4. Let Go of Unhealthy Relationships
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Are you in a relationship that you know you shouldn’t be in? Are you hanging on to a dream of changing roles in your job, but you know deep down that your boss will never promote you? Is it time for you to move to a new city or look for a new job? Making “adult” decisions that impact the rest of your life can feel daunting at times. Change creates interpersonal chaos and sometimes a small amount of grief. Even when change is for the better, we still must go through a letting-go or grieving process. This is why you may have found yourself in a situation that you know isn’t the best thing for you, but you still haven’t let go. Let it go. You know what’s best for you. Take the leap of faith, make the change and begin grieving. You’ll be stronger and healthier in the long run, and it will all get better with time.
5. Embrace Difficult or Uncomfortable Conversations
Let’s face it: Relationships are hard. Do you ever find yourself trying to figure out how your significant other would feel if you said something to them? Do you have items you want to address with a friend that you’re too scared to face? Do you construct possible conversations in your head with family members before actually talking to them? Human connection is challenging because we’re constantly hypothesizing how others perceive us and what they want from us. We’re conditioned to make assumptions about life without even knowing the truth. This makes you afraid to open your heart and share what you need to get out. Think about something you’ve wanted to tell someone, a chance you’ve wanted to take in getting to know someone or something you’ve been meaning to ask. Take the risk -- let it out. Sharing your true feelings allows you to be genuine to yourself. If the person on the receiving end doesn’t respond the way you were hoping, you have approximately 7 billion other people in the world to try connecting with instead. So keep it real.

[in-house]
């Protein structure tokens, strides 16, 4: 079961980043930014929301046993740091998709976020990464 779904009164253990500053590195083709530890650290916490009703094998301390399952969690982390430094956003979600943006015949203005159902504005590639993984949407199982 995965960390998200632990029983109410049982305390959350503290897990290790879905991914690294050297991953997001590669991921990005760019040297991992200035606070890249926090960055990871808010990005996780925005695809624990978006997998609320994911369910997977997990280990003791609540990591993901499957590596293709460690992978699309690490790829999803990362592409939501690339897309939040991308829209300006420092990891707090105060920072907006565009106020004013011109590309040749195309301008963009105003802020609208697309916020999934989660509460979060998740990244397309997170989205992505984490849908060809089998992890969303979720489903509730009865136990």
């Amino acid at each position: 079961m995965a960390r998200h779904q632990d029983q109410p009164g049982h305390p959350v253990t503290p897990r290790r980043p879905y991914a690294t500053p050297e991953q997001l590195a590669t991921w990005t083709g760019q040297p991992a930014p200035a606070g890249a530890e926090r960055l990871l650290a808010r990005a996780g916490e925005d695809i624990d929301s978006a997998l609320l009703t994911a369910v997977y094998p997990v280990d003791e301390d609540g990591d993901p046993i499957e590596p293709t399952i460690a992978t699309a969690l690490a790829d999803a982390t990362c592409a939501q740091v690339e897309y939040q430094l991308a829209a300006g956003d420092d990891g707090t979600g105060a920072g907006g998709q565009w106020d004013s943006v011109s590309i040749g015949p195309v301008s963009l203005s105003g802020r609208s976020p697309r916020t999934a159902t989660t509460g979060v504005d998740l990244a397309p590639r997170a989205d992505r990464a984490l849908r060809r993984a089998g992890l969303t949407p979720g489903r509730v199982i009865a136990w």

6. Allow Yourself to Feel the Full Spectrum of Emotions
We live in a society that’s comfortable with exchanging smiles, handshakes and hugs. The first words a person says to you when approaching is typically, “Hi! How are you?” You’re expected to answer, “Fine. How are you?” Have you ever thought of that? You’re conditioned to brush your true feelings under the rug daily. In a professional setting, you put down personal issues to get through the daily grind. This is appropriate because you are getting tasks done at work. But as a result of all of this societal conditioning, a lot of times people believe they shouldn’t or can’t feel anything besides happiness. There are seven basic universal emotions, according to psychologist Paul Ekman, which include happiness, sadness, surprise, fear, anger, disgust and contempt. Those who have emotional intelligence, or are best at recognizing how they feel, are better able to adjust to life’s challenges, adapt to their situations and overcome obstacles. So instead of ignoring all feelings except happiness, allow yourself to feel everything. When you are true to yourself, the best parts of you come out over time. Plus, refusing to acknowledge negative emotions only leads to further frustration and poor emotional health down the line.